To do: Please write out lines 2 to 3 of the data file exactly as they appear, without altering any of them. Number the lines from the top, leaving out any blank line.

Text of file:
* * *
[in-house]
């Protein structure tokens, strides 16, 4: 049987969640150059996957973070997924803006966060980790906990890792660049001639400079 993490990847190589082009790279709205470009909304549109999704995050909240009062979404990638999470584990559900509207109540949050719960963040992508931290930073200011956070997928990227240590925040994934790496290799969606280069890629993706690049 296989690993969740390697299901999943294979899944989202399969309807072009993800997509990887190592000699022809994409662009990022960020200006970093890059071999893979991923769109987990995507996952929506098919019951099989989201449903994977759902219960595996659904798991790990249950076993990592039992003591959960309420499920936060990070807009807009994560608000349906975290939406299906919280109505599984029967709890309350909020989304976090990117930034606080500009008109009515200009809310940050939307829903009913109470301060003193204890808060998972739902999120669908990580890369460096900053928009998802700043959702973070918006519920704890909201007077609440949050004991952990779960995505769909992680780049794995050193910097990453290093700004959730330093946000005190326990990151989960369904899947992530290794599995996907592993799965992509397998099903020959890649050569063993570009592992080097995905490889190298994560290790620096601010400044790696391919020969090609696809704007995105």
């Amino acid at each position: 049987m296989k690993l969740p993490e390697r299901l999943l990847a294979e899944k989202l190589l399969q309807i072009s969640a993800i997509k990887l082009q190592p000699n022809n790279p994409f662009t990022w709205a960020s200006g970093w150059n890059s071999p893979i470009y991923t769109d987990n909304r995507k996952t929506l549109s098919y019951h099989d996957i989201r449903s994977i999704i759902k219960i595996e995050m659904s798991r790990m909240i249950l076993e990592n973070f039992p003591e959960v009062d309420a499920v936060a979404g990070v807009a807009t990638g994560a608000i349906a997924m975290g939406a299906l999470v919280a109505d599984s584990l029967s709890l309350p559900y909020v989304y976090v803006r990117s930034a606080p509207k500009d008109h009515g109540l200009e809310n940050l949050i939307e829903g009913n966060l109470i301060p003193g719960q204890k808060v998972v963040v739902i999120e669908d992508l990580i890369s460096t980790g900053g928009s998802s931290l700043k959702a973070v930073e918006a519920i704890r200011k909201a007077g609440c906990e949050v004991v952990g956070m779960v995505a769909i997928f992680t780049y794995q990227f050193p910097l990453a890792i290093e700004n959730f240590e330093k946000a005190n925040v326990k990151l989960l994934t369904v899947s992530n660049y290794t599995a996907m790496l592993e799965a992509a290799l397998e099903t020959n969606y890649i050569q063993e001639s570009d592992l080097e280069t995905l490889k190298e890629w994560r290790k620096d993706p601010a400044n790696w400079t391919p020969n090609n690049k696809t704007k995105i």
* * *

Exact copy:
């Protein structure tokens, strides 16, 4: 049987969640150059996957973070997924803006966060980790906990890792660049001639400079 993490990847190589082009790279709205470009909304549109999704995050909240009062979404990638999470584990559900509207109540949050719960963040992508931290930073200011956070997928990227240590925040994934790496290799969606280069890629993706690049 296989690993969740390697299901999943294979899944989202399969309807072009993800997509990887190592000699022809994409662009990022960020200006970093890059071999893979991923769109987990995507996952929506098919019951099989989201449903994977759902219960595996659904798991790990249950076993990592039992003591959960309420499920936060990070807009807009994560608000349906975290939406299906919280109505599984029967709890309350909020989304976090990117930034606080500009008109009515200009809310940050939307829903009913109470301060003193204890808060998972739902999120669908990580890369460096900053928009998802700043959702973070918006519920704890909201007077609440949050004991952990779960995505769909992680780049794995050193910097990453290093700004959730330093946000005190326990990151989960369904899947992530290794599995996907592993799965992509397998099903020959890649050569063993570009592992080097995905490889190298994560290790620096601010400044790696391919020969090609696809704007995105």
């Amino acid at each position: 049987m296989k690993l969740p993490e390697r299901l999943l990847a294979e899944k989202l190589l399969q309807i072009s969640a993800i997509k990887l082009q190592p000699n022809n790279p994409f662009t990022w709205a960020s200006g970093w150059n890059s071999p893979i470009y991923t769109d987990n909304r995507k996952t929506l549109s098919y019951h099989d996957i989201r449903s994977i999704i759902k219960i595996e995050m659904s798991r790990m909240i249950l076993e990592n973070f039992p003591e959960v009062d309420a499920v936060a979404g990070v807009a807009t990638g994560a608000i349906a997924m975290g939406a299906l999470v919280a109505d599984s584990l029967s709890l309350p559900y909020v989304y976090v803006r990117s930034a606080p509207k500009d008109h009515g109540l200009e809310n940050l949050i939307e829903g009913n966060l109470i301060p003193g719960q204890k808060v998972v963040v739902i999120e669908d992508l990580i890369s460096t980790g900053g928009s998802s931290l700043k959702a973070v930073e918006a519920i704890r200011k909201a007077g609440c906990e949050v004991v952990g956070m779960v995505a769909i997928f992680t780049y794995q990227f050193p910097l990453a890792i290093e700004n959730f240590e330093k946000a005190n925040v326990k990151l989960l994934t369904v899947s992530n660049y290794t599995a996907m790496l592993e799965a992509a290799l397998e099903t020959n969606y890649i050569q063993e001639s570009d592992l080097e280069t995905l490889k190298e890629w994560r290790k620096d993706p601010a400044n790696w400079t391919p020969n090609n690049k696809t704007k995105i």